I think that a risk of a new indoor volcano erupting in a house or factory is rather big in Iceland.

    • I am thinking about Paricutin which was born in 1943, or Eldfell on Heimaey in 1973. Both volcanoes developed on a pasture. But what would happen if such a volcano would erupt in a large factory hall. The concrete floor in the factory would crack. Steam and hot gases would escape from the crack. Employees would flee for their lives. A few minutes later lava and scoria would be spewed out of the crack in the concrete floor in the factory. Lava would flow through the factory and break through the walls and doors. Ejected scoria would break through the roof and the volcano would be filling the factory. A few weeks later the industrial estate would be completely covered by the new volcano with remains of industrial buildings protruding from the scoria and lava.

    • Mast, if a normal Icelandic eruption started under a house you would not have people running. You would have people emediately dead.
      Even an effusive eruption like Eldfell or Krafla is so explosive in the start that the house would be vaporized in under one second. Remember, even a very large building is miniscule compared to a kilometer long rip in the ground where 300 to 1800 meter high fire fountains gush forth. Instaboil™

      • That is true Carl, but what about a monogenetic eruption starting far more modestly like Paricuitin is reported to have? Just a pit, then gas whistling, then emission of a few glowing stones. I think it is feasible for that to break through a human structure without immediate mass destruction.

        • A monogenetic eruption (like Paricutin) starting modestly with a pit in the floor of a building is a real threat in volcanic fields with monogenetic cinder cones. For example Auckland Volcanic Field, Vulkaneifel in South-West Germany, etc.

        • I would say that you would be gassed to death. It is one thing with a gassy vent out on a field, and something completely different in an enclosed space.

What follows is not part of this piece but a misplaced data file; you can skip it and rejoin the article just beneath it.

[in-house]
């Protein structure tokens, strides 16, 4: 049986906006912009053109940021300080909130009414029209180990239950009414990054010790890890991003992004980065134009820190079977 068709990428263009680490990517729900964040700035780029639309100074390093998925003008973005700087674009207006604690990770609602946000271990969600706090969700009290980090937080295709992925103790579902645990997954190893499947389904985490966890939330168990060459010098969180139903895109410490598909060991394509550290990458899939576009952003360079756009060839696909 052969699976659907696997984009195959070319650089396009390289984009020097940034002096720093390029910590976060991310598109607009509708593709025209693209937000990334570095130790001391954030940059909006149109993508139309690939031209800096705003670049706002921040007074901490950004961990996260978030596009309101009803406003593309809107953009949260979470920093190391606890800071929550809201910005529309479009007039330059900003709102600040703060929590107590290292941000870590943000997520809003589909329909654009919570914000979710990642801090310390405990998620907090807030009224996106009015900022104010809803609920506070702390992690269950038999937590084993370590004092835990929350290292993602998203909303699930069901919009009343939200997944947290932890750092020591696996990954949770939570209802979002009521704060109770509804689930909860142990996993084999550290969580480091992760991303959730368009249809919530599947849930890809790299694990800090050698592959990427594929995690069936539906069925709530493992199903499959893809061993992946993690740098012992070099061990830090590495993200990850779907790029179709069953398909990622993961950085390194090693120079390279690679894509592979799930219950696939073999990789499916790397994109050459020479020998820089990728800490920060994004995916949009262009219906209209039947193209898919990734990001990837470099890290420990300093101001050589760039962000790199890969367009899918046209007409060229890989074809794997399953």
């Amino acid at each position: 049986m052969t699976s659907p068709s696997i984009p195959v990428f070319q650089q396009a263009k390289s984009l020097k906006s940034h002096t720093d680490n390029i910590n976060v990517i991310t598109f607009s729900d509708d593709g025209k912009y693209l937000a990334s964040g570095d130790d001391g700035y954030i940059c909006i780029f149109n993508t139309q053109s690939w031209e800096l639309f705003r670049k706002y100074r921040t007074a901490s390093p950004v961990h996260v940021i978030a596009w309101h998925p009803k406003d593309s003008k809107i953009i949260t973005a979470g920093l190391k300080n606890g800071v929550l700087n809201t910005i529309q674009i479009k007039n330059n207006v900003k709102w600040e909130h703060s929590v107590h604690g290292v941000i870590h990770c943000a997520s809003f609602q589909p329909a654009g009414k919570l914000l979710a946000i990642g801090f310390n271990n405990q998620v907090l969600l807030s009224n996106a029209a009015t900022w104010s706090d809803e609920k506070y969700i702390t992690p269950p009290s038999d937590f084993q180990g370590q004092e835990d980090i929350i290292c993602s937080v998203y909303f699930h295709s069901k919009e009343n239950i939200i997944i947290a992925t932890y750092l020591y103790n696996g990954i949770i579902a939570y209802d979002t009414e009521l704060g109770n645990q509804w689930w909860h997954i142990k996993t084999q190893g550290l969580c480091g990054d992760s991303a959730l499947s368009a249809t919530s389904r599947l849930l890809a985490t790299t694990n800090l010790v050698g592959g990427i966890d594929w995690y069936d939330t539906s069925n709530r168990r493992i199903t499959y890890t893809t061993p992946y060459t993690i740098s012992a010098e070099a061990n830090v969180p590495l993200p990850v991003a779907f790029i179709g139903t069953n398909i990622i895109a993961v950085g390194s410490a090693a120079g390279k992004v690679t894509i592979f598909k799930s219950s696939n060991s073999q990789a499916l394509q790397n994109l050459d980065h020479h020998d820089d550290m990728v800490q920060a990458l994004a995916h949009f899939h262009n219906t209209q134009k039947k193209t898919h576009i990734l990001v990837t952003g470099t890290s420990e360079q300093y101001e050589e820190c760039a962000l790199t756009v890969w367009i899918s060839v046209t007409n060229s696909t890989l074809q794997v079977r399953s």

So, first gassed, then stones would blast you and the house to pieces, and then a fire flood and a bit of pyroclastic activity to completely end whatever was left.
          Let me state it like this, even if it was the worlds smallest volcano that erupted in your house you would die just from heat radiation. That would be Thor Zawar, it only erupted 7.2 cubic meters of lava. But it would still have whacked you if you where indoors.

          • The factories at Reykjanes Volcano are of many sorts, there is one or more fish-head drying factory (some staff obviously), possibly salt-facotry(?) and there are Steam-Electric-Generating plant(s), but these have very few staff “on duty”, largely controlled by far away-grid system. I have been to this area as tourist, two times or three.
            Carl, u got “lash-ing-mail”, cos of not let me be in the loop …
            But thanks for brilliant mail. 😉

          • I was listening to a representative from the Montserrat Volcano Observatory yesterday. He was asked if people climb the Soufriere Hills volcano. He said that not even scientists climb up there. The only way to get readings is from a helicopter because the fumaroles, besides being toxic, are 600 degrees C and the land around the crater is 200 degrees C. Not a nice place to visit.

            • Also, they are in the process of drilling into hydrothermal vents for their energy. Guess where the company doing this is from?

            • I listened to that on Nautililus, very interesting…
              The test boreholes are looking good and they may not have to rely on diesel generators for too much longer.
              I wonder which country would have the expertise for such an operation? 😀

            • Hi Bobbi

              plus the fact that the dome can collapse again at any given time. And it is the rainy season so Lahars are a possibility.
              As for Geothermal energy, the nearby island of Guadeloupe has a 30 mW plant just the other side of the Montserrat fault in Bouillante. Been running since the 80’s I think. Dominica also is making some research but the project seem to be at a stand still. Considering the size of their population (around 6 k I think now) thay could seel some electricity to the nearby islands.

    • I live in the South Iceland Seismic Zone, which is between Hengill, Hekla and Geysir, you get the point.